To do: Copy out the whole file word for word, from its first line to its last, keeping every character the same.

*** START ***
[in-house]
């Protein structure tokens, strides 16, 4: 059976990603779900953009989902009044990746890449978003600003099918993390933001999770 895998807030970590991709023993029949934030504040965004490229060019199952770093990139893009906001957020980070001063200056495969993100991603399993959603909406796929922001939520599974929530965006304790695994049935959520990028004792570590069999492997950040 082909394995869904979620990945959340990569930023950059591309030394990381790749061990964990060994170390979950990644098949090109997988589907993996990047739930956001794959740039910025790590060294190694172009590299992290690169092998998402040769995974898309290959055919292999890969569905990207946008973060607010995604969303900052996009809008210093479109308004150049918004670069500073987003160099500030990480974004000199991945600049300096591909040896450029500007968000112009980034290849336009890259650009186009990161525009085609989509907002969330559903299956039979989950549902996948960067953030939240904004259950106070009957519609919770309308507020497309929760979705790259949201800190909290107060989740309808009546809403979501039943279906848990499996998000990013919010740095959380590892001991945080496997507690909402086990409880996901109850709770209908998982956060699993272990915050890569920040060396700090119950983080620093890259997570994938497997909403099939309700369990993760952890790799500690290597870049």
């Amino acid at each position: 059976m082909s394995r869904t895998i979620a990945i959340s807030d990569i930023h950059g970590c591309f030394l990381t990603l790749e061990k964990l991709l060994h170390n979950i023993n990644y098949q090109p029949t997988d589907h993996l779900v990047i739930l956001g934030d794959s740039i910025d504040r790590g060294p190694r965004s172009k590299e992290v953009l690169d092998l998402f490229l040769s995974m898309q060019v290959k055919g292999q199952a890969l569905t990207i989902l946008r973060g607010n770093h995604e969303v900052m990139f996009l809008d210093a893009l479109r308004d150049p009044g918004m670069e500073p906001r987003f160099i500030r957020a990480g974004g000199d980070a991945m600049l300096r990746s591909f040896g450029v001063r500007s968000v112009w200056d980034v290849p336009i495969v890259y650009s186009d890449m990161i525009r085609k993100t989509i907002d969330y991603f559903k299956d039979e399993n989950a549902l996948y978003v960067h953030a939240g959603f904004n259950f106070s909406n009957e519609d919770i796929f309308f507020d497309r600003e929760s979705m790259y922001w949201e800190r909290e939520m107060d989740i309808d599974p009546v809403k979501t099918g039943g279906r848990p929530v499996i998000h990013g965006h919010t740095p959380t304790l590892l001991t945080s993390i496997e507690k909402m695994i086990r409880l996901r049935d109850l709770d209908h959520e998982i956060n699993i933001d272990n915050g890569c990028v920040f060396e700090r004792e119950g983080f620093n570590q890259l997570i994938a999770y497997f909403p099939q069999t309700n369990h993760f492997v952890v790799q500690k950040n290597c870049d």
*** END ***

[in-house]
């Protein structure tokens, strides 16, 4: 059976990603779900953009989902009044990746890449978003600003099918993390933001999770 895998807030970590991709023993029949934030504040965004490229060019199952770093990139893009906001957020980070001063200056495969993100991603399993959603909406796929922001939520599974929530965006304790695994049935959520990028004792570590069999492997950040 082909394995869904979620990945959340990569930023950059591309030394990381790749061990964990060994170390979950990644098949090109997988589907993996990047739930956001794959740039910025790590060294190694172009590299992290690169092998998402040769995974898309290959055919292999890969569905990207946008973060607010995604969303900052996009809008210093479109308004150049918004670069500073987003160099500030990480974004000199991945600049300096591909040896450029500007968000112009980034290849336009890259650009186009990161525009085609989509907002969330559903299956039979989950549902996948960067953030939240904004259950106070009957519609919770309308507020497309929760979705790259949201800190909290107060989740309808009546809403979501039943279906848990499996998000990013919010740095959380590892001991945080496997507690909402086990409880996901109850709770209908998982956060699993272990915050890569920040060396700090119950983080620093890259997570994938497997909403099939309700369990993760952890790799500690290597870049």
């Amino acid at each position: 059976m082909s394995r869904t895998i979620a990945i959340s807030d990569i930023h950059g970590c591309f030394l990381t990603l790749e061990k964990l991709l060994h170390n979950i023993n990644y098949q090109p029949t997988d589907h993996l779900v990047i739930l956001g934030d794959s740039i910025d504040r790590g060294p190694r965004s172009k590299e992290v953009l690169d092998l998402f490229l040769s995974m898309q060019v290959k055919g292999q199952a890969l569905t990207i989902l946008r973060g607010n770093h995604e969303v900052m990139f996009l809008d210093a893009l479109r308004d150049p009044g918004m670069e500073p906001r987003f160099i500030r957020a990480g974004g000199d980070a991945m600049l300096r990746s591909f040896g450029v001063r500007s968000v112009w200056d980034v290849p336009i495969v890259y650009s186009d890449m990161i525009r085609k993100t989509i907002d969330y991603f559903k299956d039979e399993n989950a549902l996948y978003v960067h953030a939240g959603f904004n259950f106070s909406n009957e519609d919770i796929f309308f507020d497309r600003e929760s979705m790259y922001w949201e800190r909290e939520m107060d989740i309808d599974p009546v809403k979501t099918g039943g279906r848990p929530v499996i998000h990013g965006h919010t740095p959380t304790l590892l001991t945080s993390i496997e507690k909402m695994i086990r409880l996901r049935d109850l709770d209908h959520e998982i956060n699993i933001d272990n915050g890569c990028v920040f060396e700090r004792e119950g983080f620093n570590q890259l997570i994938a999770y497997f909403p099939q069999t309700n369990h993760f492997v952890v790799q500690k950040n290597c870049d």